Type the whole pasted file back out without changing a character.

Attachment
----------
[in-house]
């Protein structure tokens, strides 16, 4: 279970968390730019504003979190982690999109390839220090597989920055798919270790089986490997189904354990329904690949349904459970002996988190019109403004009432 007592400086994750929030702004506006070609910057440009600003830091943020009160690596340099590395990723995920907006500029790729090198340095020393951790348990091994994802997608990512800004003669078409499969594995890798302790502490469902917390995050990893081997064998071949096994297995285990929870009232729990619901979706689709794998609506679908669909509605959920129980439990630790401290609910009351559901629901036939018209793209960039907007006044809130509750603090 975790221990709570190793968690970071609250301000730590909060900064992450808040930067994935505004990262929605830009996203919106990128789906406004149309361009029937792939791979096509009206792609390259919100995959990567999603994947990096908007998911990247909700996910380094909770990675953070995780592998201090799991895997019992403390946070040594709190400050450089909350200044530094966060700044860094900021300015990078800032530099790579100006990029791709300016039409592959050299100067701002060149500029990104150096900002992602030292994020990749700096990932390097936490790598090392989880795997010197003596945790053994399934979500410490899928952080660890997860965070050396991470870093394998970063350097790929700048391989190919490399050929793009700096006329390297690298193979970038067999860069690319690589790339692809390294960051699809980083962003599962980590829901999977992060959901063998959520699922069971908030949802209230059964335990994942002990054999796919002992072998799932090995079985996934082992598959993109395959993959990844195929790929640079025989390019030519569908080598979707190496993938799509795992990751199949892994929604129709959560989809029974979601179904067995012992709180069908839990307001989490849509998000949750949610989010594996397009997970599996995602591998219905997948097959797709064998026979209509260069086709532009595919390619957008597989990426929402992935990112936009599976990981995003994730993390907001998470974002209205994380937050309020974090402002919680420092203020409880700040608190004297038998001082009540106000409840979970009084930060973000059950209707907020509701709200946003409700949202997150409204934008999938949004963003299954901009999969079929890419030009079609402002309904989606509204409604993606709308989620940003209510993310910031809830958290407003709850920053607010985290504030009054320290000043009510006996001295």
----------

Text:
[in-house]
């Protein structure tokens, strides 16, 4: 279970968390730019504003979190982690999109390839220090597989920055798919270790089986490997189904354990329904690949349904459970002996988190019109403004009432 007592400086994750929030702004506006070609910057440009600003830091943020009160690596340099590395990723995920907006500029790729090198340095020393951790348990091994994802997608990512800004003669078409499969594995890798302790502490469902917390995050990893081997064998071949096994297995285990929870009232729990619901979706689709794998609506679908669909509605959920129980439990630790401290609910009351559901629901036939018209793209960039907007006044809130509750603090 975790221990709570190793968690970071609250301000730590909060900064992450808040930067994935505004990262929605830009996203919106990128789906406004149309361009029937792939791979096509009206792609390259919100995959990567999603994947990096908007998911990247909700996910380094909770990675953070995780592998201090799991895997019992403390946070040594709190400050450089909350200044530094966060700044860094900021300015990078800032530099790579100006990029791709300016039409592959050299100067701002060149500029990104150096900002992602030292994020990749700096990932390097936490790598090392989880795997010197003596945790053994399934979500410490899928952080660890997860965070050396991470870093394998970063350097790929700048391989190919490399050929793009700096006329390297690298193979970038067999860069690319690589790339692809390294960051699809980083962003599962980590829901999977992060959901063998959520699922069971908030949802209230059964335990994942002990054999796919002992072998799932090995079985996934082992598959993109395959993959990844195929790929640079025989390019030519569908080598979707190496993938799509795992990751199949892994929604129709959560989809029974979601179904067995012992709180069908839990307001989490849509998000949750949610989010594996397009997970599996995602591998219905997948097959797709064998026979209509260069086709532009595919390619957008597989990426929402992935990112936009599976990981995003994730993390907001998470974002209205994380937050309020974090402002919680420092203020409880700040608190004297038998001082009540106000409840979970009084930060973000059950209707907020509701709200946003409700949202997150409204934008999938949004963003299954901009999969079929890419030009079609402002309904989606509204409604993606709308989620940003209510993310910031809830958290407003709850920053607010985290504030009054320290000043009510006996001295």